Counterman moved to dismiss the charge, asserting that its application to his Facebook messages violated his First Amendment right to free speech as well as his speech rights under Article II, Section 10 of the Colorado Constitution. Counterman at 1043. He specifically contended that his messages to C.W. were not constitutionally unprotectedtrue threats,” so his speech should be protected from criminal prosecution under both the federal and state constitutions. Id. at 1043, 1044-45. The trial court rejected Counterman’s motion before trial and again after Counterman renewed it during trial. Id. at 1045. A jury found Counterman guilty and the trial court sentenced him to four and a half years in prison. Id. at 1044. Counterman appealed. Id.

The Colorado Court of Appeals considered whether Counterman’s speech constituted true threats or protected speech. Id. The Court of Appeals relied on the Colorado Supreme Court’s definition of a true threat articulated in People in Interest of R.D., which establishes an objective test. Id. Under the Colorado Supreme Court’s definition, a statement is a true threat if, “considered in context and under the totality of the circumstances,” an intended or foreseeable recipient would reasonably perceive it as “a serious expression of intent to commit an act of unlawful violence.” Id.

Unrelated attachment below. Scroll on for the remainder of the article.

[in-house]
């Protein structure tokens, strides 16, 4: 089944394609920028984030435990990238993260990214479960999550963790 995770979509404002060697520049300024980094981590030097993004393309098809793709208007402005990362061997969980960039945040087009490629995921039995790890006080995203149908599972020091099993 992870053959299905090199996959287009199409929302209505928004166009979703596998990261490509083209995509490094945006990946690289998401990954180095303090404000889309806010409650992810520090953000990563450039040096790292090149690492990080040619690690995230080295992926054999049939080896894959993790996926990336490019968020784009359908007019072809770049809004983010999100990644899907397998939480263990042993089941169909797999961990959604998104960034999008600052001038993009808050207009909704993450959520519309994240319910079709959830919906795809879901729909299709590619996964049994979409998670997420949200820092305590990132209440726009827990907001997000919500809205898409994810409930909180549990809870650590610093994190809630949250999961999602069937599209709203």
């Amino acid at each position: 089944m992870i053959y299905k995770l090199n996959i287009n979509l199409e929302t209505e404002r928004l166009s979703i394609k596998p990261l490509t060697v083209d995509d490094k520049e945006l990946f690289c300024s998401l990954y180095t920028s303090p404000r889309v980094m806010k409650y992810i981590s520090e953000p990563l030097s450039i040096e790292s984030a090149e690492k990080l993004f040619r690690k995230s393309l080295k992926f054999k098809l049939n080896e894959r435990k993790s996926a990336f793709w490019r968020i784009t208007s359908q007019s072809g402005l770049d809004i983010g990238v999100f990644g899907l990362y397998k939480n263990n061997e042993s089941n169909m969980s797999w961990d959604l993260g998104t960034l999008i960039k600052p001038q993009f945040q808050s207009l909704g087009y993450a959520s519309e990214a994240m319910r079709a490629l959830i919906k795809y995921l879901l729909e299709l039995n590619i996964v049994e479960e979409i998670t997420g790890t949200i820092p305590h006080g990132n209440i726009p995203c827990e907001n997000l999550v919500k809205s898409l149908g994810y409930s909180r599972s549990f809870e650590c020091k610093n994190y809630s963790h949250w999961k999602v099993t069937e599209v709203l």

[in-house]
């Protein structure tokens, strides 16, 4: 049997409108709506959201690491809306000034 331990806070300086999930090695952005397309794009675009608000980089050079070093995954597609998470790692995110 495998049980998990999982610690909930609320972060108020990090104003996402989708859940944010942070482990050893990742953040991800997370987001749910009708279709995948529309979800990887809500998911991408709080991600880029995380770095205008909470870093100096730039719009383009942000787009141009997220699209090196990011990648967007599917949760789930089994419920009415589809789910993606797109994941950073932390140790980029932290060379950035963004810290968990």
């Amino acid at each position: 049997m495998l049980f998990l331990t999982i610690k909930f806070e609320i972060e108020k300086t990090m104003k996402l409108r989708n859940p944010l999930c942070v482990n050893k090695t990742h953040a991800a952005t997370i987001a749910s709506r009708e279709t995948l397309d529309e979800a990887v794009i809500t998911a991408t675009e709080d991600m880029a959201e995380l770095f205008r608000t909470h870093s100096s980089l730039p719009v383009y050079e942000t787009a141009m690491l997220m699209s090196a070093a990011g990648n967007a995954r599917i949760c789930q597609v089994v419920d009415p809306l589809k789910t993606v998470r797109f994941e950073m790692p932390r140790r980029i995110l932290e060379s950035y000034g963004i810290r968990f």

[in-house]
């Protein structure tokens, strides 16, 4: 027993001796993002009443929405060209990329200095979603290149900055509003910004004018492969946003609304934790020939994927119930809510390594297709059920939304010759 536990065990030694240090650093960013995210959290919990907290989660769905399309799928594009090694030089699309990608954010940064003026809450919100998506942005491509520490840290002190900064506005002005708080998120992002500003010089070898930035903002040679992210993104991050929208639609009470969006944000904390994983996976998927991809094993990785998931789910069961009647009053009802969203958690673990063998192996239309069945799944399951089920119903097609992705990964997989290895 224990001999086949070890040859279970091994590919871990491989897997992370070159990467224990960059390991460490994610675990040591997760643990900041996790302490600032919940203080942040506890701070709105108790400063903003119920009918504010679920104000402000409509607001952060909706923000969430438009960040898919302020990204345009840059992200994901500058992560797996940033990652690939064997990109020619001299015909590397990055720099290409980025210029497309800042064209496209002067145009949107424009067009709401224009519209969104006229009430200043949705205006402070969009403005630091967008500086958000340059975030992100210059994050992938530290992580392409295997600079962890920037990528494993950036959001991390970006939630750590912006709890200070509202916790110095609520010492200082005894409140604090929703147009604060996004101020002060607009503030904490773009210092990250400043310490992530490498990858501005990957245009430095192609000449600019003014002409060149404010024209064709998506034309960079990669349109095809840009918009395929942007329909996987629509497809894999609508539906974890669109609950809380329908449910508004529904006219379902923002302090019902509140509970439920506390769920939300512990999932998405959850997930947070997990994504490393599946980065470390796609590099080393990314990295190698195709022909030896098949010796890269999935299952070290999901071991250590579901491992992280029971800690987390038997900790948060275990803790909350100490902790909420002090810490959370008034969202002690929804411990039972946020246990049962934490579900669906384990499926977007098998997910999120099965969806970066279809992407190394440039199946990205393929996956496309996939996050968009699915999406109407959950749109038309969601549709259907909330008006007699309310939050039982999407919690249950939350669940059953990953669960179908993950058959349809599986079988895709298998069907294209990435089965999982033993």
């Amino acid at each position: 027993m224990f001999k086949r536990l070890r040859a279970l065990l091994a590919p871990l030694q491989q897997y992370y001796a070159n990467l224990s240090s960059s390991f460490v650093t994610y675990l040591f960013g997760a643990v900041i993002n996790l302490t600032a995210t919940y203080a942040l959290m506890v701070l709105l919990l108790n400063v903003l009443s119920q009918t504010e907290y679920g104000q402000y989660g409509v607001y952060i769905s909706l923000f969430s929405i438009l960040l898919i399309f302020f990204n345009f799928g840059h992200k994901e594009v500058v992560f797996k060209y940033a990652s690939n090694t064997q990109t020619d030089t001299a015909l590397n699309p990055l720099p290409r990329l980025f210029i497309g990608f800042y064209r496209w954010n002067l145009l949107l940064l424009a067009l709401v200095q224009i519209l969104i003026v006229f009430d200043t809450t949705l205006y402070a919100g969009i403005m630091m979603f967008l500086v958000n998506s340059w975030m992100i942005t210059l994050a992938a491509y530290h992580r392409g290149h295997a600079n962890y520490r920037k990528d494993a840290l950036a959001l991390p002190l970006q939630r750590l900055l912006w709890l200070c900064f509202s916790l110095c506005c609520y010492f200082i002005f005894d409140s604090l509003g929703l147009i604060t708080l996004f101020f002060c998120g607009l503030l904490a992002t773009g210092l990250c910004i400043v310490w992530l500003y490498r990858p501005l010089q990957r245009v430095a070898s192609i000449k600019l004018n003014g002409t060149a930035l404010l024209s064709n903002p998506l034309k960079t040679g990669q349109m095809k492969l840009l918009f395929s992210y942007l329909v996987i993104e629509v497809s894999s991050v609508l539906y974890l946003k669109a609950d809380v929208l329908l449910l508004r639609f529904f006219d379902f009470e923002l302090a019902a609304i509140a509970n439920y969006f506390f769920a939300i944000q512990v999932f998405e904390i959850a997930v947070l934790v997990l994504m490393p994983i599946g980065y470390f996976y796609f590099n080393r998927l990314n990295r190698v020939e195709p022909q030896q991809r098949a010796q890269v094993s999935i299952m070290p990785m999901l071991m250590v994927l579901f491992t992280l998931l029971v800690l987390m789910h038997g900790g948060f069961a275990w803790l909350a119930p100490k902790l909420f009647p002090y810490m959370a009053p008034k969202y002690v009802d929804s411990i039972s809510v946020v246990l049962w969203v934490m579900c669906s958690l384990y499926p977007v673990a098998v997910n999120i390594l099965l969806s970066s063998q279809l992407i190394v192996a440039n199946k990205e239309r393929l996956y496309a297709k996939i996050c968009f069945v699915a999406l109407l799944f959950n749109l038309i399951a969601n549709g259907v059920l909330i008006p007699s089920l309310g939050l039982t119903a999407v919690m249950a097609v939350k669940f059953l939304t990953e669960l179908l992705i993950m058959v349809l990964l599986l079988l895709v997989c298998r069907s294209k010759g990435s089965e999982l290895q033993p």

In analyzing the context of Counterman’s statements, the court considered Counterman’s apparent feelings of entitlement to a response from C.W., his increasing hostility at her continued silence, his suggestions that he was watching her, as well as C.W.’s “escalating alarm and fear” upon receiving his statements. Id. at 1046-47. Considering the totality of the circumstances, the court reasoned that it was credible to perceive Counterman’s speech as threatening and held that Counterman’s messages constituted true threats. Id. at 1049. The court accordingly affirmed the trial court’s judgment. Id. at 1056. Counterman petitioned the Colorado Supreme Court for review, which denied his petition. Brief of Petitioner, Billy Raymond Counterman at 1. Counterman then appealed to the Supreme Court, which granted certiorari on January 13, 2023. Id.



Counterman argues that, to criminally punish speech, historical precedents required proof of a speaker’s intent to threaten. Brief of Petitioner, Billy Raymond Counterman at 15. First, Counterman asserts that English common law required proof of a speaker’s intent to distinguish “indifferent” speech from criminal speech. Id. at 16. Counterman explains that courts would often infer intent from the speech itself, but intent was still a necessary element. Id. By the early 19th century, courts gradually ceased to infer intent and instead required proof of intent. Id. at 15–16. Counterman acknowledges that some early English cases did not expressly address intent, but he asserts that intent was merely undisputed in those cases, rather than unrequired, for example, in the case of a letter that “plainly convey[ed] a threat to kill.” Id. at 17–18.